Thursday, December 30, 2010

Ju-Jitsu Parenting

ju·jit·su also ju·jut·su or jiu·jit·su or jiu·jut·su (j-jts)n.
An art of weaponless self-defense developed in Japan that uses throws, holds, and blows and derives added power from the attacker's own weight and strength.

I hesitated to use this phrase because I never want to think of parenting as a fight or combat. So please take that picture out of your head. Instead I want to focus on rolling with it. That is what Ju-Jitsu does. Our youngest is taking Mixed Martial Arts. It uses kick boxing, jujitsu and wrestling. I think.  Anyway, Ju-Jitsu rolls with the other person force or momentum to gain advantage.

There are times when our children's fears are so strong that they will not let go of certain behaviors.  Here is an example.  Every night Teddy walks into the kitchen while I am fixing dinner. He seems to pick that moment when 2 things are done at once, the phone is ringing and the dog wants out. At that moment he says "What's for dinner?" I know. I know. This sounds so petty. You have to realize this child RARELY speaks to me. But he picks this moment every evening to ask me this same question.He is 18 years old, so can pretty clearly see what is being prepared. For a long time I just answered.  This seems to be not only reinforcing the question, timing and persistence, but then he stands there and stares at me. I can get exasperated. It is easy to read WAY to much into his actions. Why is he picking that moment when it gets most hectic to come in and ask? Probably because that is when I'm making the most noise, dinner is almost done so smells good (hopefully) and he's hungry. He doesn't take hunger well and it brings up fear for him. He still says "I'm hungry" in a the voice of a very young child with a look on his face that says "Why are you doing this to me?"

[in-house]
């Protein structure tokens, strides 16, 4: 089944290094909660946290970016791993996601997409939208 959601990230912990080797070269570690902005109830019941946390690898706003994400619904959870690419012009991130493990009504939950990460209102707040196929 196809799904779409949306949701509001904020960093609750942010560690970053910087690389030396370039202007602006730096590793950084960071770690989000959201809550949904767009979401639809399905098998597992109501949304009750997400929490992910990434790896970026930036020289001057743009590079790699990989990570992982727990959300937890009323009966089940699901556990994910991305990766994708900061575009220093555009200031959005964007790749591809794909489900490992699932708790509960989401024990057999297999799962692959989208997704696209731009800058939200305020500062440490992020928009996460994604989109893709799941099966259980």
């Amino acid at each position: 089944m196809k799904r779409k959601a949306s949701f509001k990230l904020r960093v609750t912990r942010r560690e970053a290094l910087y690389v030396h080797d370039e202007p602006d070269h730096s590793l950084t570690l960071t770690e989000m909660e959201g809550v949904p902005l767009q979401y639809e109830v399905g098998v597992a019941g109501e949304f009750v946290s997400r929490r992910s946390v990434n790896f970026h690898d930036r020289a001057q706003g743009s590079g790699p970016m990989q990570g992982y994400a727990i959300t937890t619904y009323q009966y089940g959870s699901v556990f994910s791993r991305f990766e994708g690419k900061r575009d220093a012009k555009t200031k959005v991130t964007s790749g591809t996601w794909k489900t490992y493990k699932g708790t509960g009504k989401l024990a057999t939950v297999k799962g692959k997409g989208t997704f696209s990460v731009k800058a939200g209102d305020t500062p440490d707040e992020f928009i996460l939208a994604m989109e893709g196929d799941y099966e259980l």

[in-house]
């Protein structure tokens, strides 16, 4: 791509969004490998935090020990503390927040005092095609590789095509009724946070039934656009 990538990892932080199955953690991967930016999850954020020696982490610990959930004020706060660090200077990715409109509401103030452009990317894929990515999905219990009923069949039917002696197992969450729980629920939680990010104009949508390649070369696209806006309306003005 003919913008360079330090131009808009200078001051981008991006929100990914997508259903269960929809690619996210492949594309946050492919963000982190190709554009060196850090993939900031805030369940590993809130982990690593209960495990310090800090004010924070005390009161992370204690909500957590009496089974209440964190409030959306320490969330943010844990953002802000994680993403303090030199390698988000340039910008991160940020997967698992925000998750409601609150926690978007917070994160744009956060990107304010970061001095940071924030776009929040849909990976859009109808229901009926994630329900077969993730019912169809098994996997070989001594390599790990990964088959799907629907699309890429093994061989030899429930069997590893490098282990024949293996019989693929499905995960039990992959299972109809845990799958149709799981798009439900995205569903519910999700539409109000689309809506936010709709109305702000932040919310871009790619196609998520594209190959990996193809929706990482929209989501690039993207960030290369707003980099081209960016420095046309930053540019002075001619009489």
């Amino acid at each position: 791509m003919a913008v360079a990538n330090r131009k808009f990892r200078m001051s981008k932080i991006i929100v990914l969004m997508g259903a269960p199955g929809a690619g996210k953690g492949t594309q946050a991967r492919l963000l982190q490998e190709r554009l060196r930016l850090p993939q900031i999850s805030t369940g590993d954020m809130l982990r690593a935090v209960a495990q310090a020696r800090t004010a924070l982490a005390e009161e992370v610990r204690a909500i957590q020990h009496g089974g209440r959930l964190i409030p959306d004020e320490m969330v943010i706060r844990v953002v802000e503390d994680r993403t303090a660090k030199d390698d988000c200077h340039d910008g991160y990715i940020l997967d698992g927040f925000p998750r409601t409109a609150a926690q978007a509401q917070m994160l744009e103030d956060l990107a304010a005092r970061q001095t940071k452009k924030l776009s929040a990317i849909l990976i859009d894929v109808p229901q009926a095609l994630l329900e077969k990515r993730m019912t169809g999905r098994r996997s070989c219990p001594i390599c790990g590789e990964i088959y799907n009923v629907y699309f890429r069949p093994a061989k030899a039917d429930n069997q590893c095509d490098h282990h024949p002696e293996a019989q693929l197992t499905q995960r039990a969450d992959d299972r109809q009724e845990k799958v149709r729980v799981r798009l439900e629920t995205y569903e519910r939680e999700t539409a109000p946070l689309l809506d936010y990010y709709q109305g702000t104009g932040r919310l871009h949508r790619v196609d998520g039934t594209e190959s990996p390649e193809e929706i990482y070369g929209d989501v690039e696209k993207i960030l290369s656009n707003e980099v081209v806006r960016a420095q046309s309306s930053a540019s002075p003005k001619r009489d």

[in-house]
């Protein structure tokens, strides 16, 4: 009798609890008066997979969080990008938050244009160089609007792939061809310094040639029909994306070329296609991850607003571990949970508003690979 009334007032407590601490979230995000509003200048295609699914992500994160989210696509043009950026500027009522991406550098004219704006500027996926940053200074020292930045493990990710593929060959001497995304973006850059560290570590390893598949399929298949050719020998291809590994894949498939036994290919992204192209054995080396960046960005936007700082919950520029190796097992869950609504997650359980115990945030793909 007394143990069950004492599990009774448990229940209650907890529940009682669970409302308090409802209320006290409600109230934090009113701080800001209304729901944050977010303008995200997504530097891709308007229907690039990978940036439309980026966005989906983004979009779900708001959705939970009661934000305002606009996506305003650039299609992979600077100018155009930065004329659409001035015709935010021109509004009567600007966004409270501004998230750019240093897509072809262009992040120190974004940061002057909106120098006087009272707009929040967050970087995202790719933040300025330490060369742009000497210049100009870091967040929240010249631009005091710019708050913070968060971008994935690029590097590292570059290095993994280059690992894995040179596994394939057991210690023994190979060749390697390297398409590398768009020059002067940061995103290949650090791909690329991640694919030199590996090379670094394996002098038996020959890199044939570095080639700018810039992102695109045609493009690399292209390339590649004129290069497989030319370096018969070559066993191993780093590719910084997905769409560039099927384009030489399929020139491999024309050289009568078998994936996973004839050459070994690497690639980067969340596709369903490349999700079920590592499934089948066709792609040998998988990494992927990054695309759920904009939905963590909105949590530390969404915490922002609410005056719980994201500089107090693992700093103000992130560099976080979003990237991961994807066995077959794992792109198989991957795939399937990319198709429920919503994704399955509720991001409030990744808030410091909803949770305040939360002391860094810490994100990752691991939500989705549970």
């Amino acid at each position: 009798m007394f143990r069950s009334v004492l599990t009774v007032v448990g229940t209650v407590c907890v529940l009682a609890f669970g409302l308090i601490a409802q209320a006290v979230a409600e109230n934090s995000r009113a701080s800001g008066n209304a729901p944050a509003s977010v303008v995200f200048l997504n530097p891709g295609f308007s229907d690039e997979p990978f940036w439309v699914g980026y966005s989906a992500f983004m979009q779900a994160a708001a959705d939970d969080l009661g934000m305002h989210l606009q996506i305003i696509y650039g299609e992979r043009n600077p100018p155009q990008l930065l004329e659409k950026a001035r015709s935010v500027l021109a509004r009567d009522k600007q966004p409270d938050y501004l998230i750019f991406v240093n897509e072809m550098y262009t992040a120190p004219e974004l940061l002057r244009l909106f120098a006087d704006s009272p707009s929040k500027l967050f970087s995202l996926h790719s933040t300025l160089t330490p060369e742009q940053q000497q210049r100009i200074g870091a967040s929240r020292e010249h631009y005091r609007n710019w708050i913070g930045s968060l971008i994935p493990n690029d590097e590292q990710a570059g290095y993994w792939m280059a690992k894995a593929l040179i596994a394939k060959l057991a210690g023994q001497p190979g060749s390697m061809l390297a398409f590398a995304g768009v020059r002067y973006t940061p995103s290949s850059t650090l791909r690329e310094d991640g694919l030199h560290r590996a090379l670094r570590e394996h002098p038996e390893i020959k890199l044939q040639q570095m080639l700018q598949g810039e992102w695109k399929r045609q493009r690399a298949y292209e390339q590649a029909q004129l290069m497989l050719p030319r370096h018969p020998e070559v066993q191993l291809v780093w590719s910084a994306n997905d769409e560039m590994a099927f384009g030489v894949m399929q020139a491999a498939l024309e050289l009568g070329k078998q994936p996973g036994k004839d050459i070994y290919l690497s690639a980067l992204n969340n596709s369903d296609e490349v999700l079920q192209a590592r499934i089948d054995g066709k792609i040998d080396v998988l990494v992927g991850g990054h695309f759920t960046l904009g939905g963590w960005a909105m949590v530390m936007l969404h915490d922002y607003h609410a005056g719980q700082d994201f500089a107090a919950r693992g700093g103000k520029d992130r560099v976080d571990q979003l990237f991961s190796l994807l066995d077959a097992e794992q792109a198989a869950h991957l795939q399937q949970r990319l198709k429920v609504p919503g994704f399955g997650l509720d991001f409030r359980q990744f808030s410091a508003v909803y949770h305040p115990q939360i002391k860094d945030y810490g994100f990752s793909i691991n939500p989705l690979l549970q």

So I need to start rolling with it. Teddy, would you like to come in and stir the ---? I need to start getting him involved. We need to focus on building relationships with our children and NOT focus on being irritated or annoyed.

So look for what irritations repeat themselves with your child and ask "How can I roll with it?" Use it to bring you closer and to build.

I know this sounds like RAD parenting 101, but some of us are slow learners. Be patient with me.

Have a healing weekend.


Annie said...

Love that support. I am SUCH a slow learner.

Trauma Mama said...

I get a lot of ridiculous questions as soon as I walk in the kitchen or when making dinner. It is exhausting, but I love you post.

Marty Walden said...

You're doing a great job at recognizing the signs but boy is it hard! Sometimes I think we have to be Super Woman all the time and that ain't happening! One moment at a time, one little step forward.

Erika said...

I like using the analogy of Ju-Jitsu parenting in our house. I think of it as leaning out of the way/blocking then using the force of their negative energy/behaviors and transforming it into something better. My little guy has been a terror for the past two days of having everyone home. I noticed yesterday that he invited me to bring my meal with him to a corner to eat with him - figured out he was reacting to having to share me so much - so I've been setting games and activities up in corners and under forts for just the two of us. Fifteen minutes here, fifteen minutes there. It's been the perfect remedy.

BeckyJoie said...

I can definitely relate to this question. Good comparison.

Erika said...

Here's another ju-jitsu moment. Yesterday, my oldest was sooo mad that her behavior led her to needing to come into the stall with me and her younger brother. She kept arguing with me and though I asked her what she thought would happen if she ___ while I left her alone outside of the bathroom, she seemed to understand. I told her that I wouldn't argue with her but if she wanted to continue talking about how consequences work, I would. Then she said, "fine. I'll just stop talking all day." I told her that though it saddened me because I really do enjoy her company, I would nevertheless accept her offer. She laughed and it was over.